Overall, gaming with the H3 ensured I could hear moving footsteps coming from different directions, or gunfire in the distance, and I didn’t find myself missing virtual surround sound or the ability to tweak audio performance with a dedicated app. These cans are lovingly loud, so it’s a good thing the H3’s volume knob is so responsive and easy to find with a blind thumb. 

To test out the cans’ music prowess I turned to Busta Rhymes’ “Dangerous”. As soon as the baseline started pumping, I was thrilled, as the H3’s delivered the bombastic bassline with lust and passion few can compete with. At a typical listening volume, I heard sweetly produced highs and mid-range tones. And when I pumped the volume to the max, they delivered the same thump and clarity. 

Microphone 

(Image credit: Tom's Hardware)

I originally published this review reporting an audible hiss with the headset’s microphone, but since then I’ve learned that this was caused by a faulty 3.5mm jack in my PC. With that issue remedied, I retested the microphone, and the hissing issue disappeared. Now, the bidirectional mic is able to catch the full range of my deep throaty voice. In recordings I could hear my voice’s natural depth and timbre beautifully and without any distracting background noise, thanks to the mic’s effective noise-cancelling.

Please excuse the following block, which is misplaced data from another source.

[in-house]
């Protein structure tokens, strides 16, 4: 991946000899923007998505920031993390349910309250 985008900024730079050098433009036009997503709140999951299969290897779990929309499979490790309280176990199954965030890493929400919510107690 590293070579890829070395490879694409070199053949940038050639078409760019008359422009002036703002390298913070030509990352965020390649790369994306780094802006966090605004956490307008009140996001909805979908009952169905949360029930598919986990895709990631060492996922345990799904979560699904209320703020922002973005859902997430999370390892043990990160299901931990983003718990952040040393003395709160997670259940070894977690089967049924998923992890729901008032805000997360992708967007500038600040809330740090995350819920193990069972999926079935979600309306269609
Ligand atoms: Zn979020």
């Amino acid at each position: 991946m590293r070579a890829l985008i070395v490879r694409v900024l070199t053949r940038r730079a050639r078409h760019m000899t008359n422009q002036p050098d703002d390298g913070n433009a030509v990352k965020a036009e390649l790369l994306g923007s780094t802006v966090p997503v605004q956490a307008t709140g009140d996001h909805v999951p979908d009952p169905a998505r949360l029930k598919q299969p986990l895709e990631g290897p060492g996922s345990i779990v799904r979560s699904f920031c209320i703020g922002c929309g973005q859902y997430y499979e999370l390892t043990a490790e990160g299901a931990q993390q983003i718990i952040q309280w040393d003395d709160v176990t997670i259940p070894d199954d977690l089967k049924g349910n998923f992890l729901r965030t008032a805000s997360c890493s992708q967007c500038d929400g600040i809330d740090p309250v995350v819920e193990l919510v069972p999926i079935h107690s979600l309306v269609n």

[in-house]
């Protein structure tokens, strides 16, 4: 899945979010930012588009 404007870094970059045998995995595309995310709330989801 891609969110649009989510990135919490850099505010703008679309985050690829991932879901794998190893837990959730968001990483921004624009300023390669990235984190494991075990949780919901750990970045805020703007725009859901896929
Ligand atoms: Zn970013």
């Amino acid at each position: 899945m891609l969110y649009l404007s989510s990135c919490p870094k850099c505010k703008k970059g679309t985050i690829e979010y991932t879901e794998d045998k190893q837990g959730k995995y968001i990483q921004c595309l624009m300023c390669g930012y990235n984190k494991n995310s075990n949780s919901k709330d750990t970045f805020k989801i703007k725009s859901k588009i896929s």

Note that the H3 doesn’t have its own software, so microphone performance adjustments aren’t readily available. However, I didn’t miss it too much because  my recordings were still very clear and of premium quality worthy of some podcasting. 

Epos specs the H3’s mic as covering a frequency range of 10-18,000 Hz.

Features and Software